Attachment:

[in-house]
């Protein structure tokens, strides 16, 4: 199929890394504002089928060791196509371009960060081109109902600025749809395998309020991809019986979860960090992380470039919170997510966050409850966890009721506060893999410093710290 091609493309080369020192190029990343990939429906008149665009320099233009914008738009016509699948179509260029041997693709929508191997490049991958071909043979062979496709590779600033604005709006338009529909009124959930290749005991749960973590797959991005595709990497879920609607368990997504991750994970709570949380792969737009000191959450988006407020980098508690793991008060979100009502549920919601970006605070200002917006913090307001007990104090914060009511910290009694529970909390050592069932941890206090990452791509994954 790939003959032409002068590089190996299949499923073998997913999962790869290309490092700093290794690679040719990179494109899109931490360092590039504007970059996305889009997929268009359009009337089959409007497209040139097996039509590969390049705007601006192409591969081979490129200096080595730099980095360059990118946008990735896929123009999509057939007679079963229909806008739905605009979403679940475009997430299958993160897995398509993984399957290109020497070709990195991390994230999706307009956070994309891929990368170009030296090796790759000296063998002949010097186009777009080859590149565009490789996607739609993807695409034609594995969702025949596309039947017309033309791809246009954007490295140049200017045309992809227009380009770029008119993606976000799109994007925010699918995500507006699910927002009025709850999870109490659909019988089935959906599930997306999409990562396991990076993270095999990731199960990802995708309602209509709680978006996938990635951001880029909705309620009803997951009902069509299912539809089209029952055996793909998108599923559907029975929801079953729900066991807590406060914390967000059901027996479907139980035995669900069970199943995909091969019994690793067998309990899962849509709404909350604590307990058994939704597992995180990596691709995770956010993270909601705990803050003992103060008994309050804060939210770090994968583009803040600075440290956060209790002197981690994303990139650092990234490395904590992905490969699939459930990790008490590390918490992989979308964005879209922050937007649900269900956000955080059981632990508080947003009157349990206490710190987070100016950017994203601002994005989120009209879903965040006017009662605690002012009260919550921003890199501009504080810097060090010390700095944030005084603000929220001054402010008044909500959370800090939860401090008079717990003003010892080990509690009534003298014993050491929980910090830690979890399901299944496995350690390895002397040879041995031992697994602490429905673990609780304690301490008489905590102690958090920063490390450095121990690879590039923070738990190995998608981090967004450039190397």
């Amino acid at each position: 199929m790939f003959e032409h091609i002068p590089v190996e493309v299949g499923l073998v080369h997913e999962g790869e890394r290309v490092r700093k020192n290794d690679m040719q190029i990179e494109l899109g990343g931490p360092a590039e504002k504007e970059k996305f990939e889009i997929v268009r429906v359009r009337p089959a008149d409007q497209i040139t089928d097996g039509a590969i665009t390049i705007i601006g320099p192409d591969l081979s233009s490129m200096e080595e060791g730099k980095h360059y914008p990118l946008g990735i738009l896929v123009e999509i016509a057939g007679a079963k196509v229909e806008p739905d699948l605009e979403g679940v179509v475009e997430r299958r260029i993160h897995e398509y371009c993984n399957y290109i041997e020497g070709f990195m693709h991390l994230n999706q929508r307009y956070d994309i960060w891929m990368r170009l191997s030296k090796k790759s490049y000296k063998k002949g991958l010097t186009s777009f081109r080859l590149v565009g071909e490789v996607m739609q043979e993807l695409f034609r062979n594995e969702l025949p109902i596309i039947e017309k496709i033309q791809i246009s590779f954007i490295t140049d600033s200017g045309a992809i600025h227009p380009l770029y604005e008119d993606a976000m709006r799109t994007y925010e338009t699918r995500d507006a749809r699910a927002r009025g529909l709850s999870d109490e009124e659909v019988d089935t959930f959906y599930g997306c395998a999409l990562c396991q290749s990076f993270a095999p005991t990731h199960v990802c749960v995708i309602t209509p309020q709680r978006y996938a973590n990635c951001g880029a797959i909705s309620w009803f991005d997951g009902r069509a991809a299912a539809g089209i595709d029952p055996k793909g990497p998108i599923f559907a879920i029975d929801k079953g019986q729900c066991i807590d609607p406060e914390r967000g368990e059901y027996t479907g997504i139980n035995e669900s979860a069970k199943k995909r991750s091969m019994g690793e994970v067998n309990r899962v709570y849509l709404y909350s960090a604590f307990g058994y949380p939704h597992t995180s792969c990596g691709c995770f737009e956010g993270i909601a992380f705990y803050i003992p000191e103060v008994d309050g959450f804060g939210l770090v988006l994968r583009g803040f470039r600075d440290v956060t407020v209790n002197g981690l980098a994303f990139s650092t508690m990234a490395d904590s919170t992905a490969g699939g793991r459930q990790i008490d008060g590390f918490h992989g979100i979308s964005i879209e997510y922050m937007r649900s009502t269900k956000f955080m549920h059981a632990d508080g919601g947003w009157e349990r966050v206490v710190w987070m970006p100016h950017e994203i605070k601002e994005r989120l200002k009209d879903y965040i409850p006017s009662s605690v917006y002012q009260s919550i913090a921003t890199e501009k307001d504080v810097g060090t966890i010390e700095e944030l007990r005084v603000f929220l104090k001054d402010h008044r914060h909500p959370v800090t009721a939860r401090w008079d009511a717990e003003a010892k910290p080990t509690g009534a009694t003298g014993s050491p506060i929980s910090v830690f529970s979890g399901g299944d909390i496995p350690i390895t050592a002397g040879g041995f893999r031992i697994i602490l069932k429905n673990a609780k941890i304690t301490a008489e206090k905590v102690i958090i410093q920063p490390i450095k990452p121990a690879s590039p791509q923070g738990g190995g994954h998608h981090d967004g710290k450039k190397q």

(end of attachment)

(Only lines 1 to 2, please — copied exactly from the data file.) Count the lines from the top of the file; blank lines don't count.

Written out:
[in-house]
């Protein structure tokens, strides 16, 4: 199929890394504002089928060791196509371009960060081109109902600025749809395998309020991809019986979860960090992380470039919170997510966050409850966890009721506060893999410093710290 091609493309080369020192190029990343990939429906008149665009320099233009914008738009016509699948179509260029041997693709929508191997490049991958071909043979062979496709590779600033604005709006338009529909009124959930290749005991749960973590797959991005595709990497879920609607368990997504991750994970709570949380792969737009000191959450988006407020980098508690793991008060979100009502549920919601970006605070200002917006913090307001007990104090914060009511910290009694529970909390050592069932941890206090990452791509994954 790939003959032409002068590089190996299949499923073998997913999962790869290309490092700093290794690679040719990179494109899109931490360092590039504007970059996305889009997929268009359009009337089959409007497209040139097996039509590969390049705007601006192409591969081979490129200096080595730099980095360059990118946008990735896929123009999509057939007679079963229909806008739905605009979403679940475009997430299958993160897995398509993984399957290109020497070709990195991390994230999706307009956070994309891929990368170009030296090796790759000296063998002949010097186009777009080859590149565009490789996607739609993807695409034609594995969702025949596309039947017309033309791809246009954007490295140049200017045309992809227009380009770029008119993606976000799109994007925010699918995500507006699910927002009025709850999870109490659909019988089935959906599930997306999409990562396991990076993270095999990731199960990802995708309602209509709680978006996938990635951001880029909705309620009803997951009902069509299912539809089209029952055996793909998108599923559907029975929801079953729900066991807590406060914390967000059901027996479907139980035995669900069970199943995909091969019994690793067998309990899962849509709404909350604590307990058994939704597992995180990596691709995770956010993270909601705990803050003992103060008994309050804060939210770090994968583009803040600075440290956060209790002197981690994303990139650092990234490395904590992905490969699939459930990790008490590390918490992989979308964005879209922050937007649900269900956000955080059981632990508080947003009157349990206490710190987070100016950017994203601002994005989120009209879903965040006017009662605690002012009260919550921003890199501009504080810097060090010390700095944030005084603000929220001054402010008044909500959370800090939860401090008079717990003003010892080990509690009534003298014993050491929980910090830690979890399901299944496995350690390895002397040879041995031992697994602490429905673990609780304690301490008489905590102690958090920063490390450095121990690879590039923070738990190995998608981090967004450039190397």